Blu-Ray Review: Beautiful Creatures

61pjhT-KymLIt goes without saying that this film, at least in this iteration, wouldn’t exist if not for the success of Twilight.  The teen angst-filled supernatural forbidden love story genre is all the rage right now, and the studios are jumping all over that bandwagon.  Having said that, the filmmakers of Beautiful Creatures have managed to craft this Twilight rip-off that not only proves better than Twilight, but ends up a thoroughly entertaining, if not altogether cheesy, piece of entertainment in its own right.

The story of Beautiful Creatures revolves around the concept of Casters, or as you and I know them, witches.  While the backstory of the film is pretty convoluted, the primary story revolving around our lead, Lena Duchannes (Alice Englert), is relatively straightforward.  Through a great deal of exposition, we learn that on Lena’s approaching 16th birthday birthday, she has the potential to instantly transform into a Dark or Light Caster, good or evil.  This won’t be determined just by her true nature, but elements of her bloodline as well.  Due to various plot mechanics, it is revealed that her transition could signify a mortal apocalypse, with Casters dominating the Earth.  Unfortunately, shock of all shocks, she falls in love just before this pivotal moment, a forbidden love that could push her over the edge into the darkness.

While I found the film to be a great deal of fun throughout, there are two elements that elevate the material beyond the norm.  The first of these is the location.  Set in South Carolina, there is a sort of gothic lushness to the proceedings that is unusual in a film such as this.  It’s all very backwoods but gorgeous, and I found it to be a beautiful location for the film.  Beyond the visuals, this setting enabled the screenwriters to populate the film with several memorable characters embracing the worst characteristics of the South.

As explained by Ethan Wate (Alden Ehrenreich), this is one of those overly religious towns, as demonstrated through their propensity for banning classic works of literature in the name of protecting the students.  The juxtaposition between the judgmental condemnation of the holier-than-thou residents and the presumed evil of the Casters created an interesting dynamic and a heightened sense of tension throughout.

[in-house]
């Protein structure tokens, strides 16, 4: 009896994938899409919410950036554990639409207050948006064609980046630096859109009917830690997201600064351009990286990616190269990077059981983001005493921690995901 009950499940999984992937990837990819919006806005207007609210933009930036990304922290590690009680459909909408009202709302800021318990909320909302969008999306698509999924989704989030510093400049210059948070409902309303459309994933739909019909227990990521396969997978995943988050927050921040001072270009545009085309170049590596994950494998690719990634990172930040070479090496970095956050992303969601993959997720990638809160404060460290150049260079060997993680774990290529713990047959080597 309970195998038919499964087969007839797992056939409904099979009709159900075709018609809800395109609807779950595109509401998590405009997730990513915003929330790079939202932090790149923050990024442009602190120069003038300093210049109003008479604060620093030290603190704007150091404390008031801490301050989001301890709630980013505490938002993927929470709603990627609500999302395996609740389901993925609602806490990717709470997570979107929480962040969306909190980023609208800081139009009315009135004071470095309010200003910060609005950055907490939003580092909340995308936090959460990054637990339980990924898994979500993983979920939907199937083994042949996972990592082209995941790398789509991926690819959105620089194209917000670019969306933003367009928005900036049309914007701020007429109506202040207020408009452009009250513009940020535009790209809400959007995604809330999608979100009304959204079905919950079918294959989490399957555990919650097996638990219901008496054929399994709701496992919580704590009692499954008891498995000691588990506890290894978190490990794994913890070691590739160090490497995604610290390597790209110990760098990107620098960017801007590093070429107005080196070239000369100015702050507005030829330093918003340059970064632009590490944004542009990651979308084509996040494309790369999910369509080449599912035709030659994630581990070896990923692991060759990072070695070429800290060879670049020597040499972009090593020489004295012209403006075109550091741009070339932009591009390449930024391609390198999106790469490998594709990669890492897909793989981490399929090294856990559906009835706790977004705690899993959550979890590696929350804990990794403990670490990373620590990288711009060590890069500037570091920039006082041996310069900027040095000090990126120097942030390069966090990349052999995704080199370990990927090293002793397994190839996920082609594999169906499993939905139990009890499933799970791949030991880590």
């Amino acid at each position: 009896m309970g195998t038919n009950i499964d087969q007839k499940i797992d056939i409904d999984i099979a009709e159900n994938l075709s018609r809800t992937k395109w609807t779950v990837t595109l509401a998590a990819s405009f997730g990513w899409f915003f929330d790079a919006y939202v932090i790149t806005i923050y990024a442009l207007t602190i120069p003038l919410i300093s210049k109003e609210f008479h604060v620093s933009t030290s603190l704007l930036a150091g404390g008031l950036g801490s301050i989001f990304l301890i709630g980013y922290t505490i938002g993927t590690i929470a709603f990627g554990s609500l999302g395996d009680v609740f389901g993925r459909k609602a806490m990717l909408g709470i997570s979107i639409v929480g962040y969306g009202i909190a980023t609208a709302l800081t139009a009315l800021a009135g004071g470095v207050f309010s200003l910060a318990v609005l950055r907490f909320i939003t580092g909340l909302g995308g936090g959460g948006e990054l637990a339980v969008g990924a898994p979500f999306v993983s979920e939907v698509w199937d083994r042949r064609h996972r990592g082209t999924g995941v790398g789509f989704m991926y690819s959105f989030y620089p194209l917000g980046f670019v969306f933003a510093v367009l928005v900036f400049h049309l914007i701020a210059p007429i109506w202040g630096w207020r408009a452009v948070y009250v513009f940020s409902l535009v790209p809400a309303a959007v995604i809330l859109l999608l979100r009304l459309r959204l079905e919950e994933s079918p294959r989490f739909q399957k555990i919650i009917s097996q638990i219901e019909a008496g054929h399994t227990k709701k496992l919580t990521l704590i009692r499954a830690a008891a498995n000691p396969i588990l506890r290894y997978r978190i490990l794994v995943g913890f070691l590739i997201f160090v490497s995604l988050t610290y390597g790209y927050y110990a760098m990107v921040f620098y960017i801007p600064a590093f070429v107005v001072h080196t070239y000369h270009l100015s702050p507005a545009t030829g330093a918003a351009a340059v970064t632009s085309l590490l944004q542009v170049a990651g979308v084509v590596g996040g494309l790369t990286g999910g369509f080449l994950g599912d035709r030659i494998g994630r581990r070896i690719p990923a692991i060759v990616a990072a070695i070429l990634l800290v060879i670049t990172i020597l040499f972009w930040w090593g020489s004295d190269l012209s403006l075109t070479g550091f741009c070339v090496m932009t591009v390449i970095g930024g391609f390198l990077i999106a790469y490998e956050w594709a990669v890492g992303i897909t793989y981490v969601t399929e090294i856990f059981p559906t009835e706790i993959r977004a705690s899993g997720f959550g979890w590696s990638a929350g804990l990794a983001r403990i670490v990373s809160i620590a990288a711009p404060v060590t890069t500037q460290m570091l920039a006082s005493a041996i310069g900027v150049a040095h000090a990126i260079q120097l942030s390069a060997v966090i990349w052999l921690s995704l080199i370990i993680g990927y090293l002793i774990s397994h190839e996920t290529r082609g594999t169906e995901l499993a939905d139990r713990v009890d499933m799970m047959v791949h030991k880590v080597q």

Of course, none of this would work if the performances weren’t up to the task, and there is some great work here.  I mentioned before that there are two elements of the film that stood out for me, and the performances are the second.  There isn’t a wasted role in the film, and everybody fully commits to their character.  While nobody involved could be accused of subtlety, almost every performance elevates the material through sheer conviction.  Particular standouts include Jeremy Irons, chewing the scenery with the best of them in his role of Lena’s uncle, Macon Ravenwood, Emmy Rossum as Lena’s cousin Ridley (who is already a Dark Caster), and especially Emma Thompson as Mrs. Lincoln, the overly righteous pillar of the community with a secret.  Her performance is so over-the-top that it borders on camp, and I couldn’t imagine the role being interpreted any other way .

As with any love story, the film hinges on the chemistry between the two leads.  Englert and Ehrenreich have a natural connection between them that makes their character’s relationship completely believable.  On paper, the love story came on a little quick and could have used a bit more setup leading into it.  However, these two work so well together, I was able to buy into the romance of the situation and accept that their love was that strong, that quick.  Unlike in Twilight (last reference, I promise) where Bella and Edward seem off puttingly uncomfortable around each other, these two seem made for each other.

It’s a shame that the Blu-Ray extras aren’t more substantial.  Rather than providing any insight into the film itself, almost all of the features are clip packages recapping certain thematic elements of the film the viewer just watched.  There’s interesting little pieces here and there, such as a quick look at some of the effects work, but it’s almost all generic filler that does nothing to enhance the experience.  Also included are some deleted scenes and theatrical trailers.

Not all of the special effects are great, and the story is highly derivative.  However, their are some terrific set pieces (one involving a spinning dining room table comes to mind), some fun Civil War flashbacks and a lot of creativity overall. Unfortunately, the film didn’t do that well at the box-office, and that really is a shame.  The film deserved more, and I definitely recommend at least a rental.  This is a film made for teenage girls, and yet, as a man in his thirties, I am not ashamed to say that I enjoyed myself.

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